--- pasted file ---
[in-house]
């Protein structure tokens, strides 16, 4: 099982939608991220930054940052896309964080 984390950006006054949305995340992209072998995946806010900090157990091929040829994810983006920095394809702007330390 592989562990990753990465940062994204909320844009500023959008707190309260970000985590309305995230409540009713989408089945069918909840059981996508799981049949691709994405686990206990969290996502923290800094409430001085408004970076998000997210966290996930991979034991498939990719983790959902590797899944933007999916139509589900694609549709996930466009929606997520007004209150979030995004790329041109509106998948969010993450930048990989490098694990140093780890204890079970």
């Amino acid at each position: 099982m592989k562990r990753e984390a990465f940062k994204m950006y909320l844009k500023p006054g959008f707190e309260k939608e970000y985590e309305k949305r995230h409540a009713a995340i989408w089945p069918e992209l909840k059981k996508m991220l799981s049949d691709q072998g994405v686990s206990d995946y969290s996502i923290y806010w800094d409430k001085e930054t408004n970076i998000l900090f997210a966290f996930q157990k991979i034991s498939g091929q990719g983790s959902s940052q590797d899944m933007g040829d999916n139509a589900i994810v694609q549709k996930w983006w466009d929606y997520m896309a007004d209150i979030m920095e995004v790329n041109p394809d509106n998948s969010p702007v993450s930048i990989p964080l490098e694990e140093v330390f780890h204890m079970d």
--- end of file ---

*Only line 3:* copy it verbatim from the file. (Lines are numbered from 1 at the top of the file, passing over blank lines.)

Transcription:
């Amino acid at each position: 099982m592989k562990r990753e984390a990465f940062k994204m950006y909320l844009k500023p006054g959008f707190e309260k939608e970000y985590e309305k949305r995230h409540a009713a995340i989408w089945p069918e992209l909840k059981k996508m991220l799981s049949d691709q072998g994405v686990s206990d995946y969290s996502i923290y806010w800094d409430k001085e930054t408004n970076i998000l900090f997210a966290f996930q157990k991979i034991s498939g091929q990719g983790s959902s940052q590797d899944m933007g040829d999916n139509a589900i994810v694609q549709k996930w983006w466009d929606y997520m896309a007004d209150i979030m920095e995004v790329n041109p394809d509106n998948s969010p702007v993450s930048i990989p964080l490098e694990e140093v330390f780890h204890m079970d």